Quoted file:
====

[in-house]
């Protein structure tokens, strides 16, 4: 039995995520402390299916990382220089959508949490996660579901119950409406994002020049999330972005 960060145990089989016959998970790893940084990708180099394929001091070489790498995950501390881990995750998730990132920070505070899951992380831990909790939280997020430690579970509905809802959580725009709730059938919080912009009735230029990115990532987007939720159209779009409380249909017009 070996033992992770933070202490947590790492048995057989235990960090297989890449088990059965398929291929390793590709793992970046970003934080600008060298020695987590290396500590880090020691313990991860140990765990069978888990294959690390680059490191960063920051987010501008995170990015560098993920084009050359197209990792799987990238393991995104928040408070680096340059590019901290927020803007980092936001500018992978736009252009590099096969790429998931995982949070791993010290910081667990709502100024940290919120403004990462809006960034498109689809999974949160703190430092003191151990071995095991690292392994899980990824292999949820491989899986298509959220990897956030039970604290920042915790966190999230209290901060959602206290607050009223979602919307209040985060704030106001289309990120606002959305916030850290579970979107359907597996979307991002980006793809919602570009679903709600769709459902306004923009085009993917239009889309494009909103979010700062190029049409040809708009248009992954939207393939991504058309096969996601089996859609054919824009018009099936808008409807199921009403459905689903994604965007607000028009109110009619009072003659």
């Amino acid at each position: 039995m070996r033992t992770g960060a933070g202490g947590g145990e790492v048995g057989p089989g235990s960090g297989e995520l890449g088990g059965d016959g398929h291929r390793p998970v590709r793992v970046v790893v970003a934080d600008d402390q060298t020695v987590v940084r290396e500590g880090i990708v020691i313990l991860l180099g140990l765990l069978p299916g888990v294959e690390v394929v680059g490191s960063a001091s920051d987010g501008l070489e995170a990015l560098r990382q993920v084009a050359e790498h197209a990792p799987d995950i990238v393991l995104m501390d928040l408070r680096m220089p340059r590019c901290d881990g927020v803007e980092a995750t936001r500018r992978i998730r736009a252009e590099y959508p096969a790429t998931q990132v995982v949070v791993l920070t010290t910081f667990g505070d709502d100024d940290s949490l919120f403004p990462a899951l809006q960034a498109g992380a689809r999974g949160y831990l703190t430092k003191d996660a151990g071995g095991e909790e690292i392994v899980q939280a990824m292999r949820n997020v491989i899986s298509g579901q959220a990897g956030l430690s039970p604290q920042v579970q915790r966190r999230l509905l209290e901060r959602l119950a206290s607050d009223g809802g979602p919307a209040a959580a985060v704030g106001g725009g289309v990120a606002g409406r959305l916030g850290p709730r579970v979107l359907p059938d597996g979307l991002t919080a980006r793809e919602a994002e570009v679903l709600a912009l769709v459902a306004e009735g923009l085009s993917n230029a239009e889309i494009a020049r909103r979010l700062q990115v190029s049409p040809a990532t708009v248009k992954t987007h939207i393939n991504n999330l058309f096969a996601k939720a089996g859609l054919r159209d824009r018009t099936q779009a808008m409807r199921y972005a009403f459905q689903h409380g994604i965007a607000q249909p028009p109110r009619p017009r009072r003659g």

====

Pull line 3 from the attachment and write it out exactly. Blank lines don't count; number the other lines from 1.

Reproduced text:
């Amino acid at each position: 039995m070996r033992t992770g960060a933070g202490g947590g145990e790492v048995g057989p089989g235990s960090g297989e995520l890449g088990g059965d016959g398929h291929r390793p998970v590709r793992v970046v790893v970003a934080d600008d402390q060298t020695v987590v940084r290396e500590g880090i990708v020691i313990l991860l180099g140990l765990l069978p299916g888990v294959e690390v394929v680059g490191s960063a001091s920051d987010g501008l070489e995170a990015l560098r990382q993920v084009a050359e790498h197209a990792p799987d995950i990238v393991l995104m501390d928040l408070r680096m220089p340059r590019c901290d881990g927020v803007e980092a995750t936001r500018r992978i998730r736009a252009e590099y959508p096969a790429t998931q990132v995982v949070v791993l920070t010290t910081f667990g505070d709502d100024d940290s949490l919120f403004p990462a899951l809006q960034a498109g992380a689809r999974g949160y831990l703190t430092k003191d996660a151990g071995g095991e909790e690292i392994v899980q939280a990824m292999r949820n997020v491989i899986s298509g579901q959220a990897g956030l430690s039970p604290q920042v579970q915790r966190r999230l509905l209290e901060r959602l119950a206290s607050d009223g809802g979602p919307a209040a959580a985060v704030g106001g725009g289309v990120a606002g409406r959305l916030g850290p709730r579970v979107l359907p059938d597996g979307l991002t919080a980006r793809e919602a994002e570009v679903l709600a912009l769709v459902a306004e009735g923009l085009s993917n230029a239009e889309i494009a020049r909103r979010l700062q990115v190029s049409p040809a990532t708009v248009k992954t987007h939207i393939n991504n999330l058309f096969a996601k939720a089996g859609l054919r159209d824009r018009t099936q779009a808008m409807r199921y972005a009403f459905q689903h409380g994604i965007a607000q249909p028009p109110r009619p017009r009072r003659g």